By Jesse Ellison
Beth Bowley remembers exactly the dress that made her want to be a designer. It was pale pink and short, with bell sleeves trimmed in lace. Her grandmother made it for her to wear to her mother’s second wedding when Bowley was 6. “I didn’t know you could have a dress that had what you wanted,” she says. “I loved that dress so much. I dragged those sleeves through everything.”
Photographs by Gabe Souza
Soon, she was spending 10 hours a day at her mother’s sewing machine, and by junior high, she was making her own clothes. “The only places I could shop were Sears and L.L.Bean, and I was struggling to be happy with my wardrobe,” says Bowley, who grew up in southern Maine. “I made some really horrific outfits that I wore proudly.”
She went on to study at Parson’s School of Design in New York (designer Marc Jacobs was a classmate). After graduating in 1984, she landed a job on Seventh Avenue as an assistant designer for Perry Ellis. Fourteen years later, she launched her own eponymous line, which was carried by stores like Anthropologie, Nordstrom, and Saks.
But in the aughts, Bowley found herself longing for Maine. She bought a three-story building on Main Street in Rockland and opened fourTWELVE, selling high-end women’s clothing, accessories, and home accents. It was her first foray into retail, and she loved it. Buying for the shop, she says, is like crafting a story.
In 2010, she launched a clothing line, Studio 412, specializing in super-simple shapes in beautiful fabrics that can be worn every day and will last for years.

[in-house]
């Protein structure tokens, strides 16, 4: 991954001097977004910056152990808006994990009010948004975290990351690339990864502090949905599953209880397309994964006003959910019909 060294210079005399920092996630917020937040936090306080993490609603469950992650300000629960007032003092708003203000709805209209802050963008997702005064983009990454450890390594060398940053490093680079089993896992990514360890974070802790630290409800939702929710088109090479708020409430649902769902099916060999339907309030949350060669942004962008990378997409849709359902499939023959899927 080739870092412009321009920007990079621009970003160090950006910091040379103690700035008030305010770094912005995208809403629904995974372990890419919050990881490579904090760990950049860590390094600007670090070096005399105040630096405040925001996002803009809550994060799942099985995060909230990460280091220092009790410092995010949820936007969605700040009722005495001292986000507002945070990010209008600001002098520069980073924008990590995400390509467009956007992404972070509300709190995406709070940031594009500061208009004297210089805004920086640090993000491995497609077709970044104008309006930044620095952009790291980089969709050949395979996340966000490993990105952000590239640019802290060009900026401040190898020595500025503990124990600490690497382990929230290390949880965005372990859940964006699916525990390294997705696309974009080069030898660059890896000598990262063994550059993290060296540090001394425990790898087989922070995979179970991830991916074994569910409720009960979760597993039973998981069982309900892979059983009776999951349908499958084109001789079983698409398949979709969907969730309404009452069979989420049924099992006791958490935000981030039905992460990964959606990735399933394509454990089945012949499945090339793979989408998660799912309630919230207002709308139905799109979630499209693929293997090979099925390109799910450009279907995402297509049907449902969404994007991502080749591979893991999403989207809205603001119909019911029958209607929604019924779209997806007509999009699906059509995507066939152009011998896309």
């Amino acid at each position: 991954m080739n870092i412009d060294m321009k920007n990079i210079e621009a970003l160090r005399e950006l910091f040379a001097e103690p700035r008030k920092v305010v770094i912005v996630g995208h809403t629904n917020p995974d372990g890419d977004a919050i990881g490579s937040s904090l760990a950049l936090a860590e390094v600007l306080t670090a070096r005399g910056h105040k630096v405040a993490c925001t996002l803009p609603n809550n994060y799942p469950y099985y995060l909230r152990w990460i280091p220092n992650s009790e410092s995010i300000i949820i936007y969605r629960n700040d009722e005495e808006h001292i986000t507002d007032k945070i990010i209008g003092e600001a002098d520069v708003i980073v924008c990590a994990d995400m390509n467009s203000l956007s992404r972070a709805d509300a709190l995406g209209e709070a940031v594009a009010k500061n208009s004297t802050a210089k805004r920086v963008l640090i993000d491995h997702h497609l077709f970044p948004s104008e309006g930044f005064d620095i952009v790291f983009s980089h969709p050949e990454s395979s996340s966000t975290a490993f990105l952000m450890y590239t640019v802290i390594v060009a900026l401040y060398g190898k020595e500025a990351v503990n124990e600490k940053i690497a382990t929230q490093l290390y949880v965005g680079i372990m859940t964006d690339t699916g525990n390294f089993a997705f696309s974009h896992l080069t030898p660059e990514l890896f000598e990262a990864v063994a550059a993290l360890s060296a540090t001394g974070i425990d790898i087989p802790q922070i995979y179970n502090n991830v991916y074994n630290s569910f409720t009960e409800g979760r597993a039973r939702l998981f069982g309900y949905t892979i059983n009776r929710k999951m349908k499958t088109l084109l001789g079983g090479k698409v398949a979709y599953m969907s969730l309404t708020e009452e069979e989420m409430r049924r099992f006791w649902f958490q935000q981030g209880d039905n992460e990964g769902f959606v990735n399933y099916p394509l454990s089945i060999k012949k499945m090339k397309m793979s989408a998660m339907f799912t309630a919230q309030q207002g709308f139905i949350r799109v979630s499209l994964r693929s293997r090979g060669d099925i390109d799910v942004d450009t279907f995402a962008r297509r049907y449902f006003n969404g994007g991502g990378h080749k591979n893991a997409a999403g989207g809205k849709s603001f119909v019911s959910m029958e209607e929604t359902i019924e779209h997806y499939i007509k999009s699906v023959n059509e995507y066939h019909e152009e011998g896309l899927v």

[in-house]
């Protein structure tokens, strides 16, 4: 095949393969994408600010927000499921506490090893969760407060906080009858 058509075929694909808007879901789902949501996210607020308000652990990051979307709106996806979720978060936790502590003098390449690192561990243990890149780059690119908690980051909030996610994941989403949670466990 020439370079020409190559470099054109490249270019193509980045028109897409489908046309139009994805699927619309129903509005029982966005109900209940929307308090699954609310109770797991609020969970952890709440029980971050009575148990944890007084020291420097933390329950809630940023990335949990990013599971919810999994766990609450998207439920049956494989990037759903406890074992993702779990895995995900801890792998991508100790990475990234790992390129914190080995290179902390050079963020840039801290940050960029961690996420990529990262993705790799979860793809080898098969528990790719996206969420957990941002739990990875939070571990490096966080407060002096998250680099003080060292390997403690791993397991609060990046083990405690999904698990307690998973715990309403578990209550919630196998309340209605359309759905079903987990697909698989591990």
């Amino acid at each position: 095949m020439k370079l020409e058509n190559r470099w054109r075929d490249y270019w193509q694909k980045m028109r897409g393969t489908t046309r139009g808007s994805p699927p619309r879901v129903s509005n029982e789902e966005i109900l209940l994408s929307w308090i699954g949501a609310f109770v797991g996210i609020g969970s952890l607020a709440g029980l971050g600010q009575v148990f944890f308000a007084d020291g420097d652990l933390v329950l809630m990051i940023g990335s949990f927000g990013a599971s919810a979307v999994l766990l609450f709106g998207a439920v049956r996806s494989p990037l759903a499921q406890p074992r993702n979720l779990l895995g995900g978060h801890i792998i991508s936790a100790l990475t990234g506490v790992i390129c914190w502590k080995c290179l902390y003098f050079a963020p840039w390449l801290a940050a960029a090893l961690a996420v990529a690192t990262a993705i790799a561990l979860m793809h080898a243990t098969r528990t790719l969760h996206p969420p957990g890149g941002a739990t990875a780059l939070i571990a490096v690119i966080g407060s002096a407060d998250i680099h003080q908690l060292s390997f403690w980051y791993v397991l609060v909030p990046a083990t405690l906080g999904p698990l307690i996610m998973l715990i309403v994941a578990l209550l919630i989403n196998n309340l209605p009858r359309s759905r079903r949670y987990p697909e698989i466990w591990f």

The fabrics are sourced from Italian mills, but everything else happens in a humming warren of spaces behind the store. That’s where Bowley designs and a small team of women, some of whom have worked for her for almost a decade, cut and sew fabric into dresses, tops, jumpsuits, and coats for some 30 boutiques across the country.
Bowley, a Maine native, moved her business to Rockland after more than two decades in New York. All design and manufacturing take place in a studio behind her Main Street boutique.
Tell us more Beth Bowley
Do you remember the first thing you ever sewed?
I must have made 50 stuffed animals — mostly cats. They were these funny little cats, and the world’s simplest pattern. I’d make them in different sizes, out of different prints.
Why did you come back to Maine?
I’d been in New York for 25 years, and I’d been running the Beth Bowley line for 12 years, and it didn’t feel like me anymore. It was fun — very bright, printed silks — but I wanted to evolve. I made a couple of attempts, but I’d go to trade shows and they’d say, “Where’s the pink dress? That’s what they’re used to coming to you for.” So I realized the best way to do it was a complete reinvention.
What are some of the upsides to manufacturing here?
People definitely love the “Made in Maine” thing. My customers play that up. And people love that something they bought was actually made in this building. Obviously, it’s not inexpensive to manufacture here, and I am a total fabric snob. The garments need to be simple for that reason, and also because I want you to buy a dress that you’re going to wear for 10 years. I believe that restraint is the hardest design of all, but it does equal something that will endure.
The price point is high for Maine. [Most Studio 412 tops are more than $200 and dresses more than $300.]
It is, but we don’t have a lot of resistance. I think people understand my employees are paid very well, and guess what, that’s why they’ve been with me forever. I take care of them, and they should be taken care of. If it means I can only sell this many instead of that many, that is what it is. In my older age, I’m less concerned with being prolific and making tons of stuff.